Local chapters of the Black Lives Matter Global Network (BLMGN) signed a joint message this week demanding transparency and accountability following recent moves made by the organization.
In the message — which included signatures from chapters in Washington, D.C., Philadelphia, Chicago and San Diego, among others — the chapters started off by pointing to the recent appointment of Patrisse Cullors to serve as executive director of the network, as well as the formation of the Black Lives Matter Political Action Committee and BLM Grassroots.
The chapters said they believe each of the moves “occurred without democracy, and assert that it was without the knowledge of the majority of Black Lives Matters chapters across the country and world.”
For years, Black Lives Matter Global Network (@Blklivesmatter) has undermined the work & integrity of local chapters -- including BLM DC.— Black Lives Matter DC (@DMVBlackLives) November 30, 2020
Today we went public. Read our statement here: https://t.co/VTbu2aZzds #BlackLivesMatter #BLM10
They also pointed in the message to past concerns they’ve raised “about financial transparency, decision making, and accountability” since the network’s establishment years back.
“Despite years of effort, no acceptable internal process of accountability has ever been produced by BLMGN and these recent events have undermined the efforts of chapters seeking to democratize its processes and resources,” they said.
“The formation of BLM Grassroots effectively separated the majority of chapters from BLMGN without their consent and interrupted the active process of accountability that was being established by those chapters,” they said.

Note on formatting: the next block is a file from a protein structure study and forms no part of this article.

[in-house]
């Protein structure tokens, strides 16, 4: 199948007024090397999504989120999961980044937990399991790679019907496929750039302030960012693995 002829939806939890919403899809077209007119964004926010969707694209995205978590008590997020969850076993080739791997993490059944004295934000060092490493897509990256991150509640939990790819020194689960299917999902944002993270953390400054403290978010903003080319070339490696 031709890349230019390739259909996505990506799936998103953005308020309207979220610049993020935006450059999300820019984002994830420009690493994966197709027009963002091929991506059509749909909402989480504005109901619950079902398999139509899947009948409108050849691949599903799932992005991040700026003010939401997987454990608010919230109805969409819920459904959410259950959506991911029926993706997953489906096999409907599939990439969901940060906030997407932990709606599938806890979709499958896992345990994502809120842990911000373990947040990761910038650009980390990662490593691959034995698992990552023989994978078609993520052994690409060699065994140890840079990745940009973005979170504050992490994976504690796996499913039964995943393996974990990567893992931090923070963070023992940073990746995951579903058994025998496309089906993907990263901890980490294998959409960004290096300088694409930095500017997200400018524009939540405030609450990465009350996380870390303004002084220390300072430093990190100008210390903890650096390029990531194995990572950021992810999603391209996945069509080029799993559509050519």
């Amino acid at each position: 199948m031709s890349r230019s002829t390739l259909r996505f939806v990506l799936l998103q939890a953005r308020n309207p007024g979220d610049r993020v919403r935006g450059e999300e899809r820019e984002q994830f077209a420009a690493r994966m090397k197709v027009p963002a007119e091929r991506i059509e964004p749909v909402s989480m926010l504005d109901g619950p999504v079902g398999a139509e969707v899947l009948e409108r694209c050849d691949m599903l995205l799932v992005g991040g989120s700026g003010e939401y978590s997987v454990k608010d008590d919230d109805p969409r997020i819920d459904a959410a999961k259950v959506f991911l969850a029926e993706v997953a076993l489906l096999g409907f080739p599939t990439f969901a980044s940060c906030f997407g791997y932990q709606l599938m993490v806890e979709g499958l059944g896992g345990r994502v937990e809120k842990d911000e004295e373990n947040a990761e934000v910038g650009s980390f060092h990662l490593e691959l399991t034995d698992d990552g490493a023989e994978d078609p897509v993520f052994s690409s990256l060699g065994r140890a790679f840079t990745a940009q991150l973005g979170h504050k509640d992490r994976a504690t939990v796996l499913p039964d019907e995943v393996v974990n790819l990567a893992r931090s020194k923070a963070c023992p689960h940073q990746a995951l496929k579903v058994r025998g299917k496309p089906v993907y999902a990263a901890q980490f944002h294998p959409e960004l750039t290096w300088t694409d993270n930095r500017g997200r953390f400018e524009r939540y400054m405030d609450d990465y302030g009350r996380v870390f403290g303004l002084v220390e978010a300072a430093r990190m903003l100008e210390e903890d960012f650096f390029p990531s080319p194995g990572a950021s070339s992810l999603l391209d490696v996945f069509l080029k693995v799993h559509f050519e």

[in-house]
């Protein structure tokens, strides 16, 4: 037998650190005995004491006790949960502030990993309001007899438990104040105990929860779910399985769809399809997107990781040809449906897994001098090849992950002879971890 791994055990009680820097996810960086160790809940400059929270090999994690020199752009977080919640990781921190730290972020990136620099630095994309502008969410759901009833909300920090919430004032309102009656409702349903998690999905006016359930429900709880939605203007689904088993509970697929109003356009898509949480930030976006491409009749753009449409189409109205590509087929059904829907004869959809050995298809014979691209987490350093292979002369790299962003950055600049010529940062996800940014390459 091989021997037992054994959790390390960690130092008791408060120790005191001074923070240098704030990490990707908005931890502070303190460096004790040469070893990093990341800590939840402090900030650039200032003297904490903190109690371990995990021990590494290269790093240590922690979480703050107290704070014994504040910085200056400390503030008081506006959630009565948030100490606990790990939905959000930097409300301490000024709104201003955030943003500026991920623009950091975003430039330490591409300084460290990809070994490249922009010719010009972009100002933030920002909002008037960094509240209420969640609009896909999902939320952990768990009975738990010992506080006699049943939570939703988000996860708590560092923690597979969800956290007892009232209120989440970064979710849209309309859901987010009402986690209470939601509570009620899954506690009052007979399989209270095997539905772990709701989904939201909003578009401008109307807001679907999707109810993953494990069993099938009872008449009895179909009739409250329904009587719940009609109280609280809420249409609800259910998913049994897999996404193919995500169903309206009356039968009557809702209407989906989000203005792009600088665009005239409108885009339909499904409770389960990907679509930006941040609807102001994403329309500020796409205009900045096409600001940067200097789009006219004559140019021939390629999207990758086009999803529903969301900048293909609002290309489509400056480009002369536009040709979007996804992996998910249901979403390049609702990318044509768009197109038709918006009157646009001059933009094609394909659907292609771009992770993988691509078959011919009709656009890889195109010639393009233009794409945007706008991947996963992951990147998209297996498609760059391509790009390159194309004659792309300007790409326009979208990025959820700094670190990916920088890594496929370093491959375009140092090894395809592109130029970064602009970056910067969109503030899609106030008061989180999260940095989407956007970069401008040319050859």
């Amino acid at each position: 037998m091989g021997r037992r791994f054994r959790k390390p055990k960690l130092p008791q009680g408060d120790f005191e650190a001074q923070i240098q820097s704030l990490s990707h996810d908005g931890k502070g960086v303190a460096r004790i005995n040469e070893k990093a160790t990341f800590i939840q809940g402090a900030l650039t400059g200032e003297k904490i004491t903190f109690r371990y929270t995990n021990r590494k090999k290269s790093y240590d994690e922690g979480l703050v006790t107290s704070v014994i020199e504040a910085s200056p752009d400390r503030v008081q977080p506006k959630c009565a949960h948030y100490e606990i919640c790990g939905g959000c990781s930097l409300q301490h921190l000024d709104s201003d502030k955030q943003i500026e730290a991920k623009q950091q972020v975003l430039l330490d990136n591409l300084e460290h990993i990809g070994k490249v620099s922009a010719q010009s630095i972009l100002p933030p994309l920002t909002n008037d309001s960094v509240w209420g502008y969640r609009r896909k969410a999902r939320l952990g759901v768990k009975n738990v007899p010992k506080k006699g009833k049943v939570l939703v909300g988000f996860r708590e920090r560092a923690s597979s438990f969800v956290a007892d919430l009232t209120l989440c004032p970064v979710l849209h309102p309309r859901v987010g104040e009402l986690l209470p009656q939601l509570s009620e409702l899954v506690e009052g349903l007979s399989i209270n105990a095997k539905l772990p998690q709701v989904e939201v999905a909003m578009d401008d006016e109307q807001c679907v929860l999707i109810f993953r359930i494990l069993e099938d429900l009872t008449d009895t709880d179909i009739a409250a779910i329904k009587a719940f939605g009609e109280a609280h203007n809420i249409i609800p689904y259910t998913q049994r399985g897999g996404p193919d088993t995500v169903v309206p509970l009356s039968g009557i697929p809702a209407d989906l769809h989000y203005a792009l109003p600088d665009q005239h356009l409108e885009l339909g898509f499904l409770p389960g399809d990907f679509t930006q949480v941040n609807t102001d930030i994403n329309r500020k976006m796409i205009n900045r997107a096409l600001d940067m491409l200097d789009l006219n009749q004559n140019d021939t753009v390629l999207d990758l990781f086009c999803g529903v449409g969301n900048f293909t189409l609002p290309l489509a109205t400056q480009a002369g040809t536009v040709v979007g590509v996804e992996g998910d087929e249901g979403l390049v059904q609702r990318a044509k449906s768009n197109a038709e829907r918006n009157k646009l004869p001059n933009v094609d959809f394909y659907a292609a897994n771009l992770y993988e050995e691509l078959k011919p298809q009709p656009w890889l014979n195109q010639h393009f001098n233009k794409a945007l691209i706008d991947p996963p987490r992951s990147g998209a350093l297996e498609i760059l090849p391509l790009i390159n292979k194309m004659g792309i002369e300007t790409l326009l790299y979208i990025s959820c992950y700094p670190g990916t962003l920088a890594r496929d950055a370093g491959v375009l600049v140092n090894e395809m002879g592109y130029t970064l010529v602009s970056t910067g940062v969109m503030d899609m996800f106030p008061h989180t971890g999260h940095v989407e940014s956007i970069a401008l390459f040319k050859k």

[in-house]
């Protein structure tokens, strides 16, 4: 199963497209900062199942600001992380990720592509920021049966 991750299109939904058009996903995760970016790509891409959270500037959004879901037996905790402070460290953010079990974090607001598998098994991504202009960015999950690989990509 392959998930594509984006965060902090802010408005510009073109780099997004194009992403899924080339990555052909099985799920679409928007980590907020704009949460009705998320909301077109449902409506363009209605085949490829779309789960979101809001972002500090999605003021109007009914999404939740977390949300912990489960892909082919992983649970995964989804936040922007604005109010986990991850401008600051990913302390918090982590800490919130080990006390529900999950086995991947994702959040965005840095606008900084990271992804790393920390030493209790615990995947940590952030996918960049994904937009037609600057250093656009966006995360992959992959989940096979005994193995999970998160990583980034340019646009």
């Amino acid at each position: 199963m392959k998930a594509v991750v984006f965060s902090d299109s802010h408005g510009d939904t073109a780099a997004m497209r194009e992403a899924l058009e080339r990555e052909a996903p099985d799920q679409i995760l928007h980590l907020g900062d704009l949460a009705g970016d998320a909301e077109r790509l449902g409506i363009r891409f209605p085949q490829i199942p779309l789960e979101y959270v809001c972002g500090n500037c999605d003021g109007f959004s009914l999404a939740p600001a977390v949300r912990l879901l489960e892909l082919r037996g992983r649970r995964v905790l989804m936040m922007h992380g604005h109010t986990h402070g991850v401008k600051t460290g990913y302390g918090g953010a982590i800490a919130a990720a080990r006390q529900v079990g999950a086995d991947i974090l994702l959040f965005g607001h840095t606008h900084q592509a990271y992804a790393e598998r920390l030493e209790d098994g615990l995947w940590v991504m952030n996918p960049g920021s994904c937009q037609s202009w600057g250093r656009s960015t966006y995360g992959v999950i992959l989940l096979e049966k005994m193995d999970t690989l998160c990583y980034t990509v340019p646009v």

“In our experience, chapter organizers have been consistently prevented from establishing financial transparency, collective decision making, or collaboration on political analysis and vision within BLMGN,” they continued.
The chapters also said that most chapters “have received little to no financial support from BLMGN since the launch in 2013.”
“It was only in the last few months that selected chapters appear to have been invited to apply for a $500,000 grant created with resources generated because of the organizing labor of chapters. This is not the equity and financial accountability we deserve,” the message states.
The chapters appeared to be referring to when a foundation within the larger network, dubbed the Black Lives Matter Global Network Foundation, announced in July that it was dedicating more than $12 million toward groups committed to fighting racial injustice. At the time, the organization also said affiliated chapters could apply for up to $500,000 in funding from multiyear grants.
“For years there has been inquiry regarding the financial operations of BLMGN and no acceptable process of either public or internal transparency about the unknown millions of dollars donated to BLMGN, which has certainly increased during this time of pandemic and rebellion,” the message also states.
The Hill reached out to the BLMGN for a response to the message on Thursday morning.
Ten chapters have signed on to the message, which also invites other chapters to sign, so far. According to a Medium post penned by Cullors in 2016, there were more than 30 regional chapters affiliated with the network at the time.